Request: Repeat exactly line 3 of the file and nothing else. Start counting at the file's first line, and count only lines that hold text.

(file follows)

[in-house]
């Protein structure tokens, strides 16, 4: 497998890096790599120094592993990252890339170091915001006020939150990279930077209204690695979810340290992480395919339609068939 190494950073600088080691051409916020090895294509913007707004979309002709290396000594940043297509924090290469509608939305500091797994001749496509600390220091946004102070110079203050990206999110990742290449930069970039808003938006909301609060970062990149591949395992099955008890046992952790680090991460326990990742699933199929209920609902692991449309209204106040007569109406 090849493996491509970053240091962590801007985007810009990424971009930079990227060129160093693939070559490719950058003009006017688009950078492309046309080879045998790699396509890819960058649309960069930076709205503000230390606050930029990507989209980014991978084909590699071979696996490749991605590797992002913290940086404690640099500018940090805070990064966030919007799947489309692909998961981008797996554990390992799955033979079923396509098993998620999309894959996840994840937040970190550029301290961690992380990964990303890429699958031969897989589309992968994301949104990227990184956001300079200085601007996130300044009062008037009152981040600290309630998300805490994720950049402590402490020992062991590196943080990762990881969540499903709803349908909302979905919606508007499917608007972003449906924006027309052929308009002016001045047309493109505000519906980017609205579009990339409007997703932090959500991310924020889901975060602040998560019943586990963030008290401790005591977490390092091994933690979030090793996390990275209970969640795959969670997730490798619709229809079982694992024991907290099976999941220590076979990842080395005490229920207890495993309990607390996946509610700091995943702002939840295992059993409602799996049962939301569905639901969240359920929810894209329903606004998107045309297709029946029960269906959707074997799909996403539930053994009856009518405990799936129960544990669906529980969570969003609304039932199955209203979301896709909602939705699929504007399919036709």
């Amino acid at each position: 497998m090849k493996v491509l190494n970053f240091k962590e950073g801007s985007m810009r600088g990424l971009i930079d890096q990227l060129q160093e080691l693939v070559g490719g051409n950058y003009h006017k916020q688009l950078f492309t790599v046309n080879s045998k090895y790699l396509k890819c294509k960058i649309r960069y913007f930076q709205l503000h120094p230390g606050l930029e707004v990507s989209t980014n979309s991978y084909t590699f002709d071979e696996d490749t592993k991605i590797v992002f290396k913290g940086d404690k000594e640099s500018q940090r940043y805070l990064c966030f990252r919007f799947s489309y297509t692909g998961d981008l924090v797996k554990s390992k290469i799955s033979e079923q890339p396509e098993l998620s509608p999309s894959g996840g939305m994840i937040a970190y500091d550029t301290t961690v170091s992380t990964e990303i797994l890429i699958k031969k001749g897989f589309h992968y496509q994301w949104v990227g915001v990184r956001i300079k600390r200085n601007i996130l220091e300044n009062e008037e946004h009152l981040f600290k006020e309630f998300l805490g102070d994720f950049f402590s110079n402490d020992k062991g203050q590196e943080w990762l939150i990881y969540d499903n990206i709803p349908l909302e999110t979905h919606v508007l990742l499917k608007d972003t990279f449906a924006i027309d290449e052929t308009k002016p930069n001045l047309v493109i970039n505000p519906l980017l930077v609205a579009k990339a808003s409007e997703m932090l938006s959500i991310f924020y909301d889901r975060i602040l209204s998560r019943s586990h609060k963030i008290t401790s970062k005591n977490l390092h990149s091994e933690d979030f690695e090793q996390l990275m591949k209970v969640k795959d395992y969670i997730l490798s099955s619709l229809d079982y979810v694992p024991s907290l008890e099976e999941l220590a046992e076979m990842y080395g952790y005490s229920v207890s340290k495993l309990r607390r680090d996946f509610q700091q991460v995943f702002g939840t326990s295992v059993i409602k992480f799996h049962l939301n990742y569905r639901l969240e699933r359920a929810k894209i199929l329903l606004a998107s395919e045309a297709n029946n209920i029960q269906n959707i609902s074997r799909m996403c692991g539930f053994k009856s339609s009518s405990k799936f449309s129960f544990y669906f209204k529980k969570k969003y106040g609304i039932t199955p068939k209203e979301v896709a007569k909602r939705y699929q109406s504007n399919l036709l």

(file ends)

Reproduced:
């Amino acid at each position: 497998m090849k493996v491509l190494n970053f240091k962590e950073g801007s985007m810009r600088g990424l971009i930079d890096q990227l060129q160093e080691l693939v070559g490719g051409n950058y003009h006017k916020q688009l950078f492309t790599v046309n080879s045998k090895y790699l396509k890819c294509k960058i649309r960069y913007f930076q709205l503000h120094p230390g606050l930029e707004v990507s989209t980014n979309s991978y084909t590699f002709d071979e696996d490749t592993k991605i590797v992002f290396k913290g940086d404690k000594e640099s500018q940090r940043y805070l990064c966030f990252r919007f799947s489309y297509t692909g998961d981008l924090v797996k554990s390992k290469i799955s033979e079923q890339p396509e098993l998620s509608p999309s894959g996840g939305m994840i937040a970190y500091d550029t301290t961690v170091s992380t990964e990303i797994l890429i699958k031969k001749g897989f589309h992968y496509q994301w949104v990227g915001v990184r956001i300079k600390r200085n601007i996130l220091e300044n009062e008037e946004h009152l981040f600290k006020e309630f998300l805490g102070d994720f950049f402590s110079n402490d020992k062991g203050q590196e943080w990762l939150i990881y969540d499903n990206i709803p349908l909302e999110t979905h919606v508007l990742l499917k608007d972003t990279f449906a924006i027309d290449e052929t308009k002016p930069n001045l047309v493109i970039n505000p519906l980017l930077v609205a579009k990339a808003s409007e997703m932090l938006s959500i991310f924020y909301d889901r975060i602040l209204s998560r019943s586990h609060k963030i008290t401790s970062k005591n977490l390092h990149s091994e933690d979030f690695e090793q996390l990275m591949k209970v969640k795959d395992y969670i997730l490798s099955s619709l229809d079982y979810v694992p024991s907290l008890e099976e999941l220590a046992e076979m990842y080395g952790y005490s229920v207890s340290k495993l309990r607390r680090d996946f509610q700091q991460v995943f702002g939840t326990s295992v059993i409602k992480f799996h049962l939301n990742y569905r639901l969240e699933r359920a929810k894209i199929l329903l606004a998107s395919e045309a297709n029946n209920i029960q269906n959707i609902s074997r799909m996403c692991g539930f053994k009856s339609s009518s405990k799936f449309s129960f544990y669906f209204k529980k969570k969003y106040g609304i039932t199955p068939k209203e979301v896709a007569k909602r939705y699929q109406s504007n399919l036709l």